Hartpury Court was built in the garden of the old Manor House in the early 1880’s to a design possibly by Benjamin Bucknall, who built Woodchester Park, Gloucestershire for the Leigh’s, another Catholic family. No doubt much of the stone was salvaged from the old house and there is a three-light mullioned window, a door arch and the porch, which were clearly re-used.
The Abbey Barn
The development of agriculture and enlargement of the Abbey’s possessions in the locality during the 13th century meant that the Manor required storage in Hartpury. The barn, now incorrectly called a tithe barn was built during the 14th century to store all the produce from the manor, not merely the tithe. During the first part of the 16th century the manor was let, but responsibility for the repair of the barn and pigeon house remained with the Abbey, so the barn may not then have been let with the farm, but became used as rent in kind received by the Abbey.
Measuring 161ft x 36ft, Hartpury’s tithe barn is one of the largest in Gloucestershire, and indeed, in the country. (Ashleworth 128ft x 30ft. Bredon 128ft x 30ft. Frocester 186ft x 34ft). At one end of the roof it has a winged dragon as a finial and at the other, a couchant lion – the English lion looks towards Wales and the Welsh dragon towards England. There are also finials over the two porches, one of which is broken, perhaps when the porch collapsed, as there is evidence of this having been rebuilt at some time.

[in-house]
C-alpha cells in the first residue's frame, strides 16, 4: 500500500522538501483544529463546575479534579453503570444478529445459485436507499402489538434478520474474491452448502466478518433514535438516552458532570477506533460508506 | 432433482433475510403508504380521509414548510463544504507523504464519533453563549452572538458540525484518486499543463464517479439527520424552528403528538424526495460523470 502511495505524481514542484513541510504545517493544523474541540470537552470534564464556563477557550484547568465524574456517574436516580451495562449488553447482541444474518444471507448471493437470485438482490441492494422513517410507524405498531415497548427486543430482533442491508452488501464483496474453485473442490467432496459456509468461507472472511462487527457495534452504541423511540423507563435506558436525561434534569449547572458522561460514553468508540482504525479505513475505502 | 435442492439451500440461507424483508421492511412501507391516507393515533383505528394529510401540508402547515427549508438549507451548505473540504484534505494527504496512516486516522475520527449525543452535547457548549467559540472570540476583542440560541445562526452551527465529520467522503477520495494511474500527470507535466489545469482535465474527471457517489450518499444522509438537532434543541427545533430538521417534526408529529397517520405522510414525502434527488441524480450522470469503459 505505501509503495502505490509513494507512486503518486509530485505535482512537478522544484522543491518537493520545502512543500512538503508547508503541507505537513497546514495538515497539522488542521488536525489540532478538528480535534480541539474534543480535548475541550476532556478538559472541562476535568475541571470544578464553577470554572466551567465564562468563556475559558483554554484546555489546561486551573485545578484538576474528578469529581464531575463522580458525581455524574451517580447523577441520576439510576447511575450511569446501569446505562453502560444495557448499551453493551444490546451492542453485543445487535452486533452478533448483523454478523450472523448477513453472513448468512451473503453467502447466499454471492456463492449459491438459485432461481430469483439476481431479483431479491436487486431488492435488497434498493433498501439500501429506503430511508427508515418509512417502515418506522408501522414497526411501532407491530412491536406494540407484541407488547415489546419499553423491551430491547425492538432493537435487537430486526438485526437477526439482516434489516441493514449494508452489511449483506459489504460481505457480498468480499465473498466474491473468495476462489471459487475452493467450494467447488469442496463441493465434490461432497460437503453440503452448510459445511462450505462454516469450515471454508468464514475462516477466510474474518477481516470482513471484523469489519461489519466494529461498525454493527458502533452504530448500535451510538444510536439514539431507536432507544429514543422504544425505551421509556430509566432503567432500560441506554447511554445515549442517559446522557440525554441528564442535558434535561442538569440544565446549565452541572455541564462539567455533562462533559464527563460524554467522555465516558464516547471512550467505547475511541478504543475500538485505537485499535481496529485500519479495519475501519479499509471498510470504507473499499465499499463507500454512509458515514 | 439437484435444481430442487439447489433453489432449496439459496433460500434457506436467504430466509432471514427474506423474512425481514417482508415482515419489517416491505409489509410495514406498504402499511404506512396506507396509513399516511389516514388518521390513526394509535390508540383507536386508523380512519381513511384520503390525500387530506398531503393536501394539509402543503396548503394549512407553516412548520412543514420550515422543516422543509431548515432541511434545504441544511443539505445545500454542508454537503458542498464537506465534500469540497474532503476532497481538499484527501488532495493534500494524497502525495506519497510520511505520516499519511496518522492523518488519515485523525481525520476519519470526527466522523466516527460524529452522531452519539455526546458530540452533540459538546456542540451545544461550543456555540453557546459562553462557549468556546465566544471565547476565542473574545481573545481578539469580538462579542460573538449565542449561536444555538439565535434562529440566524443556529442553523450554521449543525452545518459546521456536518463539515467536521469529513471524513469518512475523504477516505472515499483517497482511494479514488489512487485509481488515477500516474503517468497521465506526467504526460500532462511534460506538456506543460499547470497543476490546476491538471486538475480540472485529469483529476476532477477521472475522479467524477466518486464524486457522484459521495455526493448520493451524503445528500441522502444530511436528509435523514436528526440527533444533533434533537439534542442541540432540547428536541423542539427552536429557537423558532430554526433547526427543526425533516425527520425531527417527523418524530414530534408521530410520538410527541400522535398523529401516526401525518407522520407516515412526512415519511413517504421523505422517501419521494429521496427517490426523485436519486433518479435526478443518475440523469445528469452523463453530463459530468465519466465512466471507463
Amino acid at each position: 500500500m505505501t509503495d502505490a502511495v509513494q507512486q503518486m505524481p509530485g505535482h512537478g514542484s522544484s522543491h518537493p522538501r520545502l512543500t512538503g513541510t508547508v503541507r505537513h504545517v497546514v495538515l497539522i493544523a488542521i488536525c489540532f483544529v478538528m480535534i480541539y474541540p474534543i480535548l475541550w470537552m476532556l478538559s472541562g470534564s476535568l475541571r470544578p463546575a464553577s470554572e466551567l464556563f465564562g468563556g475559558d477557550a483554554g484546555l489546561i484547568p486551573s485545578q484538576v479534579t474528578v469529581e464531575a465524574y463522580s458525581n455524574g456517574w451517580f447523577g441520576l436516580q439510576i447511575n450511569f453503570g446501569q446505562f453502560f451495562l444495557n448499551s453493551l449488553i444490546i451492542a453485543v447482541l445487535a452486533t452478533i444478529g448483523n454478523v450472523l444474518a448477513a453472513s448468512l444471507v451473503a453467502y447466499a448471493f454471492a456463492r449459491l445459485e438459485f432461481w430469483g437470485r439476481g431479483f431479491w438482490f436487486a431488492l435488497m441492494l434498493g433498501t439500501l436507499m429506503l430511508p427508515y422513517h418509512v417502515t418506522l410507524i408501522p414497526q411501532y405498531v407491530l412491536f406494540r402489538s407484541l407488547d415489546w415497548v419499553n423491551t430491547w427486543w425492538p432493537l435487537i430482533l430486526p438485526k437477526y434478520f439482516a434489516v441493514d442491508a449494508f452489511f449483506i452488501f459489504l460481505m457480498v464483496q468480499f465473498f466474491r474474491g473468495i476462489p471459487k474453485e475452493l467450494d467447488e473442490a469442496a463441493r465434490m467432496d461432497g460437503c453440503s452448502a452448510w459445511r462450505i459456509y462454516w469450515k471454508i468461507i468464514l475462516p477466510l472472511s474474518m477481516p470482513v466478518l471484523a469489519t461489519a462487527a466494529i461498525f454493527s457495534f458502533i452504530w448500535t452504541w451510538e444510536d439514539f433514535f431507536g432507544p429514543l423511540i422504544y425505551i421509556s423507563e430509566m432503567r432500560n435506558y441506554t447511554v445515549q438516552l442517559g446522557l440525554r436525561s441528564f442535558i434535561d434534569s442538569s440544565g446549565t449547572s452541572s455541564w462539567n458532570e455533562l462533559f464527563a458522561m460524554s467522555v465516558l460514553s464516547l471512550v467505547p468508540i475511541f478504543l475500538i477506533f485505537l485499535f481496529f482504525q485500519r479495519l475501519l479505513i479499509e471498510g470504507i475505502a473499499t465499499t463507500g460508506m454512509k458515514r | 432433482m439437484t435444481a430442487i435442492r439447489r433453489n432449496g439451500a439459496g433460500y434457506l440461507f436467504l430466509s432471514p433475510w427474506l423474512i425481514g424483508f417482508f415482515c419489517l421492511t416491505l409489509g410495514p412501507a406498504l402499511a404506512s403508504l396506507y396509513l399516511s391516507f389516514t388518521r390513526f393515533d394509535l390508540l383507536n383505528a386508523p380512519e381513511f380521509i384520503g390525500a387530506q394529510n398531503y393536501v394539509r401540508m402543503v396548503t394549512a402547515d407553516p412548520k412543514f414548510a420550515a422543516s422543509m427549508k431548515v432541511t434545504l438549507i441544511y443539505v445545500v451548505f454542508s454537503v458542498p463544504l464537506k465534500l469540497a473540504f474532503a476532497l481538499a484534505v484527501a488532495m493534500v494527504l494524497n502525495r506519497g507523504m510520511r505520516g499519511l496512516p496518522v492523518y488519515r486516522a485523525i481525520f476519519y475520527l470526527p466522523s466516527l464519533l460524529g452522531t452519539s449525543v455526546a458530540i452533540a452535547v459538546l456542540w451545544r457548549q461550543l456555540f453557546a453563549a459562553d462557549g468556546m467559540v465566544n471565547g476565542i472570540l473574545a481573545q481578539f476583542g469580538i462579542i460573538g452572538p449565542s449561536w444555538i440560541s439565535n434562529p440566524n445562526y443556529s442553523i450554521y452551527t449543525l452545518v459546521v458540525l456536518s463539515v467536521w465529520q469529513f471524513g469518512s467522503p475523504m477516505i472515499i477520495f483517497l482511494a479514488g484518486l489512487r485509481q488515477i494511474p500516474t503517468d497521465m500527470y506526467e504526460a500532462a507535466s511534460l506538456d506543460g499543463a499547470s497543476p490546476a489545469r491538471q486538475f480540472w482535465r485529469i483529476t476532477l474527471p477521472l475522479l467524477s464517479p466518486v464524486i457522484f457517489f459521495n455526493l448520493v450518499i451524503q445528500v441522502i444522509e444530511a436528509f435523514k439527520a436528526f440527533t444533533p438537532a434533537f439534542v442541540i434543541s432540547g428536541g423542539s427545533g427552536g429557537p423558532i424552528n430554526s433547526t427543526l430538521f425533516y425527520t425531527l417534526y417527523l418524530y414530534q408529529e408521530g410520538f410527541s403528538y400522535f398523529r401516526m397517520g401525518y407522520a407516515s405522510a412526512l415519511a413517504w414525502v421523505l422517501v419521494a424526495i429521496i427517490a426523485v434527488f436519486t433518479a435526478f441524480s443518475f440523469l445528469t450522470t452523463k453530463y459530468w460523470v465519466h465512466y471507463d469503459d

The Abbey Watermill
A survey of the lands belonging to St. Peter’s Abbey in 1267 includes: ‘Item: the Lord has there 2 watermills in one house, which are worth 5 marks (about £3) a year, expenses deducted.’ Whether or not this is the same mill that was recorded in the Domesday Book as belonging to St. Peter’s of Gloucester, value 5 shillings, it is not possible to say.
Early records are scarce, but the mill is shown on an estate map of 1669. In 1770 the mill was described as ‘three water corn mills covered with one roof.’ By 1919 it is described as being ‘a substantial building of brick and tile, with two 14ft undershot water wheels, three pairs of stones and a fireplace on the first floor, and six corn bins above.’ Only one wheel now remains.
Here also was probably the wharf, used by ships trading up and down the Severn. Fields nearby were known as le Backes, a term used to describe the area of land between buildings and the river, that was used as a wharf. In the 13th century, the abbey’s tenants made up a large proportion of all Gloucester’s market traders, no doubt making full use of river transport. Market records reveal that apples, pears and honey were brought for sale, largely from these west of Severn parishes.
The Old Chapel Hall
Owned by Hartpury Heritage Trust. Available for hire. More information.